• 1969
    Age 35
    In 1969, Shahak and another member of the faculty of Hebrew University, realised a sit-down protest against the Israeli government's policy of jailing polically active Palestinian students, by way of administrative detention authorised by state-of-emergency laws; likewise, Shahak supported the political efforts of the Palestinian students to achieve equal rights, like those granted to Jewish Israelis, at Hebrew University.
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  • 1967
    Age 33
    In 1967, after the Six-Day War (5–10 June 1967), Shahak ended his membership to the League Against Religious Coercion, because they were “fake liberals” who used the principles of Liberalism to combat coercive religious influence in Israeli society — but did not apply such protections to the Israeli Palestinians living in the IDF-occupied West Bank and in the Gaza Strip.
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  • 1965
    Age 31
    In 1965, he began political activism against “Classical Judaism” and Zionism; and wrote a letter to the Haaretz newspaper about having witnessed an Orthodox Jew “refusing to let his phone be used on the Sabbath to help a non-Jew who had collapsed nearby”; in Israel, Shahk's letter-to-the-editor complaint began a continual debate about the attitudes (religious and cultural) of Orthodox Judaism towards gentiles.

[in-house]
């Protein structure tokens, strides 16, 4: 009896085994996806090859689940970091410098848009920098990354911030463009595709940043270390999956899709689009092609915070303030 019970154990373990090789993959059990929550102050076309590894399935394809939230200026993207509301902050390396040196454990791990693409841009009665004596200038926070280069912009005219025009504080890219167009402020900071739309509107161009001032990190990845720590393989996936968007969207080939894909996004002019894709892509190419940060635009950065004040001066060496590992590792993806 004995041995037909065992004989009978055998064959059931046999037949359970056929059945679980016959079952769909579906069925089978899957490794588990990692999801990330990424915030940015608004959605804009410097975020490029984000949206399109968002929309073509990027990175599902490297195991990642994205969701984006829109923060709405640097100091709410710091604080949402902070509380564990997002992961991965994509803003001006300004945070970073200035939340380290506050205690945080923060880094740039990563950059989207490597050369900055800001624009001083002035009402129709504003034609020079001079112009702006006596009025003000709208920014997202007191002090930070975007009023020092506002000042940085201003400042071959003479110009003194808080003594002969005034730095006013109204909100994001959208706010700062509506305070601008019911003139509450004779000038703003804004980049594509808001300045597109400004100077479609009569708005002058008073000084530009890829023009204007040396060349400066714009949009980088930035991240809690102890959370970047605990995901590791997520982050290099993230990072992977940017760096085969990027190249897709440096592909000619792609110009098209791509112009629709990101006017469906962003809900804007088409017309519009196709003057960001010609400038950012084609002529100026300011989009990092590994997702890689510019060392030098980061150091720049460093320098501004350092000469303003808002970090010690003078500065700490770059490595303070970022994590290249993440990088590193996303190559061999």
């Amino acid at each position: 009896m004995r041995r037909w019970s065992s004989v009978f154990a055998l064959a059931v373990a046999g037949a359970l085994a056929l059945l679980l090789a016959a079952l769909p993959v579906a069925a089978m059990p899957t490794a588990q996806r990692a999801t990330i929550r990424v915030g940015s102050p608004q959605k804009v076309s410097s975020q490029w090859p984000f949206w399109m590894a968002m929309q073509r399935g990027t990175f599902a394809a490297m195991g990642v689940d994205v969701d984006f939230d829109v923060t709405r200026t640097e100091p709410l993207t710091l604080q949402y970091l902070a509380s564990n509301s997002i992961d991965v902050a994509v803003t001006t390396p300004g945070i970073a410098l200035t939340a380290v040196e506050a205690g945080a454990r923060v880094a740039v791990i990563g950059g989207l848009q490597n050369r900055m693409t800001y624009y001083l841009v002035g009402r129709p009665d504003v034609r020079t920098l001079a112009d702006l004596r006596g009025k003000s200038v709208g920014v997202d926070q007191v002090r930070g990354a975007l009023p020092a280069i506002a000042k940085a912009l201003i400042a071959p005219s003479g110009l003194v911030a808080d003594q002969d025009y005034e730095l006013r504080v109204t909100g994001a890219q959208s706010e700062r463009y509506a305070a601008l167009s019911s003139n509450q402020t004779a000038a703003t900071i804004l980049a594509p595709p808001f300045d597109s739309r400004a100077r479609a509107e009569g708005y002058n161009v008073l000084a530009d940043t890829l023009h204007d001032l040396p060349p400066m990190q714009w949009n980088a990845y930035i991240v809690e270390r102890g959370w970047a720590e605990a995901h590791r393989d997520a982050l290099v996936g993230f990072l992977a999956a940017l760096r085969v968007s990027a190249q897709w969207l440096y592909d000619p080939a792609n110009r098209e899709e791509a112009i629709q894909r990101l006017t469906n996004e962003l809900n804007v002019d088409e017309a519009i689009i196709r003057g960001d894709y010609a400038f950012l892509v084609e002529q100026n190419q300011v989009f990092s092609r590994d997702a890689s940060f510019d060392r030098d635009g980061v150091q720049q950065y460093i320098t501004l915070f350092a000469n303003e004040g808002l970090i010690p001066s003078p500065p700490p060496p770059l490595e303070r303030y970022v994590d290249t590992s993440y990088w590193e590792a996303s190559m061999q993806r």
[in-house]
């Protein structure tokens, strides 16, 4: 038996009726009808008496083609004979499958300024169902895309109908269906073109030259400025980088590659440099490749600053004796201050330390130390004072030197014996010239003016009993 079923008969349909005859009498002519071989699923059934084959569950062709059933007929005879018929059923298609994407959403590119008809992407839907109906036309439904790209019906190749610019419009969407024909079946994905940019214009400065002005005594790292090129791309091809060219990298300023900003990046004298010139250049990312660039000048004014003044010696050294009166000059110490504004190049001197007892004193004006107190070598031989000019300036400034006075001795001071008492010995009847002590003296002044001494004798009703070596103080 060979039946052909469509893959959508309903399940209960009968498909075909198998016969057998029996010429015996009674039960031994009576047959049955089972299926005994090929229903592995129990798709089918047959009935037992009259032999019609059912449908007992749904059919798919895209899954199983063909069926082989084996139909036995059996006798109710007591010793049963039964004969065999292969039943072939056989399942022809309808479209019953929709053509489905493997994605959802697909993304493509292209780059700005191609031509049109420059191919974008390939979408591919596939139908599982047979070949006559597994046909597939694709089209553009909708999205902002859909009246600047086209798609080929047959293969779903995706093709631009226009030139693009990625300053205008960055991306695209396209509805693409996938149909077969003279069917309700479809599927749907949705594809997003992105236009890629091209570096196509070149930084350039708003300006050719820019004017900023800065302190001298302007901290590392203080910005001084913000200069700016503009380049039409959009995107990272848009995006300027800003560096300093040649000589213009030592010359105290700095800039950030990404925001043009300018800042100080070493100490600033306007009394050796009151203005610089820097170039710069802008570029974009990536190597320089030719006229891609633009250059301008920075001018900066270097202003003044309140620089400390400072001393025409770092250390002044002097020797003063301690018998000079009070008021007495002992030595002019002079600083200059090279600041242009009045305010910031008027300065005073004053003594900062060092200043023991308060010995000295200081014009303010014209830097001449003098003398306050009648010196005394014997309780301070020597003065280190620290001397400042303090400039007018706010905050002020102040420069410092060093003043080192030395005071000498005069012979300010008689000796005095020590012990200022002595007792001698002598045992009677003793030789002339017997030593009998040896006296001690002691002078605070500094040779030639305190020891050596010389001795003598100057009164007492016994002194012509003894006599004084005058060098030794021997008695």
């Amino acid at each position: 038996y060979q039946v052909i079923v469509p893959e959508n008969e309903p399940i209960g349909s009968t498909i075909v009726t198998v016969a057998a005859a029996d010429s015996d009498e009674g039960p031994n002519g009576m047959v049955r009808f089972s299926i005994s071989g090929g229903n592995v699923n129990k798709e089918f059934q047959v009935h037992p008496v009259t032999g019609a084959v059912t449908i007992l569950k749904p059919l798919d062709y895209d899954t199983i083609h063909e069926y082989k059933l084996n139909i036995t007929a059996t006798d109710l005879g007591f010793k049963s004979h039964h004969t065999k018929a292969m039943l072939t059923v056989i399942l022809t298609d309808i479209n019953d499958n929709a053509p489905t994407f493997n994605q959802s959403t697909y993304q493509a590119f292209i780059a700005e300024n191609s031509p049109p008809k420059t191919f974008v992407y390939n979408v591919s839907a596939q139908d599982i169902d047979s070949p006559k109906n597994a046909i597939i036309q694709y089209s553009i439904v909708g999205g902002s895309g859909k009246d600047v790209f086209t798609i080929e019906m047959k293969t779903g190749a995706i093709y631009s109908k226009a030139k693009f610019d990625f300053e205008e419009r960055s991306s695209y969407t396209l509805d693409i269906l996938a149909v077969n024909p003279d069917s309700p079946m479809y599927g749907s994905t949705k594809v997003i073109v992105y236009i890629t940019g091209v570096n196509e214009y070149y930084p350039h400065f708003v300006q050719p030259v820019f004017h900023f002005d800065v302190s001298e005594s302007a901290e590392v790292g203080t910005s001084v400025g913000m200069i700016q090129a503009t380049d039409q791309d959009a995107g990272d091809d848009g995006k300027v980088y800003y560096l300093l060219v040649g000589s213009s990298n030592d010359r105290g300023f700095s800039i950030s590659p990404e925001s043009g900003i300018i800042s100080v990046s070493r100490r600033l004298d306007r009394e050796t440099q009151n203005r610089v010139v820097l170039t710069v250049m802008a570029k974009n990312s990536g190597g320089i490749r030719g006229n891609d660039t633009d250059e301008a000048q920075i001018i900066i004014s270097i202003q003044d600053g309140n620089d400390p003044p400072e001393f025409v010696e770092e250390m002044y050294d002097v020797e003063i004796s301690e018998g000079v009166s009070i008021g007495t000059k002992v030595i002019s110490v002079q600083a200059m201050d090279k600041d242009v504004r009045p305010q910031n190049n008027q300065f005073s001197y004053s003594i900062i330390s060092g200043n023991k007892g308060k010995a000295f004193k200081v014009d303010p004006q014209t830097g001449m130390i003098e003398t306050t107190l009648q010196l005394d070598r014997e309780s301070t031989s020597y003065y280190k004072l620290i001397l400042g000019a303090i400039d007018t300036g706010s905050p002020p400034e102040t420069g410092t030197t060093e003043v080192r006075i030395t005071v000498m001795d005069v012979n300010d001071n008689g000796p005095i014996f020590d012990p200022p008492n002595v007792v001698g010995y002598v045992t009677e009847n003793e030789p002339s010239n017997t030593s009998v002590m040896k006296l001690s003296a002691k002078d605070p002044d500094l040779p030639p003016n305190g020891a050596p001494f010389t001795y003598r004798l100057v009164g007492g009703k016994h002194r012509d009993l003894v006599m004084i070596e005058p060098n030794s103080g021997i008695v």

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  • TWENTIES
  • 1961
    Age 27
    In 1961, Shahak went to the U.S. to pursue post-doctoral studies at Stanford University; in 1963, he returned to Israel, where he became a popular instructor of and researcher in chemistry at Hebrew University; moreover, Prof.